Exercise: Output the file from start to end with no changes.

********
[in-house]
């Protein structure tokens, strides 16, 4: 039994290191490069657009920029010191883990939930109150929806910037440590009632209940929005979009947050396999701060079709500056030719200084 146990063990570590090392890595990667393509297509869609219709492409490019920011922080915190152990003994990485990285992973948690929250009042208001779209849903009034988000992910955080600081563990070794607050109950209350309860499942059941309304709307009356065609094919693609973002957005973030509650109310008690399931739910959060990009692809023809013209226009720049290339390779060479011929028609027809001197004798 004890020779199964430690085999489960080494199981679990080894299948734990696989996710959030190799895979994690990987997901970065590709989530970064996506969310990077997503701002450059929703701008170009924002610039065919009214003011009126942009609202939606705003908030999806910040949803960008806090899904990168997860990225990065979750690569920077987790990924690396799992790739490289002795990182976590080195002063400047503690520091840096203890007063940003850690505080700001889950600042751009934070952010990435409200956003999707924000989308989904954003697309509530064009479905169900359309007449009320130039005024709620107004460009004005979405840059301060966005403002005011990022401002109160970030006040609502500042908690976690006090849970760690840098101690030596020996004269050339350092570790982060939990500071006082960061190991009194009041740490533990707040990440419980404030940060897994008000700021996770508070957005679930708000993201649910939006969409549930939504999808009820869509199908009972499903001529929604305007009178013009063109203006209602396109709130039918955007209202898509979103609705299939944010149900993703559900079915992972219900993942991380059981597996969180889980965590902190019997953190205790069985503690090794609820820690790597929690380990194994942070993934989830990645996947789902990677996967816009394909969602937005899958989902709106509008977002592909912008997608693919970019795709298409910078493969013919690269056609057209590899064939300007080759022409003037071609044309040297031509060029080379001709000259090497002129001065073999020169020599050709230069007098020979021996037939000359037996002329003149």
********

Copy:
[in-house]
């Protein structure tokens, strides 16, 4: 039994290191490069657009920029010191883990939930109150929806910037440590009632209940929005979009947050396999701060079709500056030719200084 146990063990570590090392890595990667393509297509869609219709492409490019920011922080915190152990003994990485990285992973948690929250009042208001779209849903009034988000992910955080600081563990070794607050109950209350309860499942059941309304709307009356065609094919693609973002957005973030509650109310008690399931739910959060990009692809023809013209226009720049290339390779060479011929028609027809001197004798 004890020779199964430690085999489960080494199981679990080894299948734990696989996710959030190799895979994690990987997901970065590709989530970064996506969310990077997503701002450059929703701008170009924002610039065919009214003011009126942009609202939606705003908030999806910040949803960008806090899904990168997860990225990065979750690569920077987790990924690396799992790739490289002795990182976590080195002063400047503690520091840096203890007063940003850690505080700001889950600042751009934070952010990435409200956003999707924000989308989904954003697309509530064009479905169900359309007449009320130039005024709620107004460009004005979405840059301060966005403002005011990022401002109160970030006040609502500042908690976690006090849970760690840098101690030596020996004269050339350092570790982060939990500071006082960061190991009194009041740490533990707040990440419980404030940060897994008000700021996770508070957005679930708000993201649910939006969409549930939504999808009820869509199908009972499903001529929604305007009178013009063109203006209602396109709130039918955007209202898509979103609705299939944010149900993703559900079915992972219900993942991380059981597996969180889980965590902190019997953190205790069985503690090794609820820690790597929690380990194994942070993934989830990645996947789902990677996967816009394909969602937005899958989902709106509008977002592909912008997608693919970019795709298409910078493969013919690269056609057209590899064939300007080759022409003037071609044309040297031509060029080379001709000259090497002129001065073999020169020599050709230069007098020979021996037939000359037996002329003149």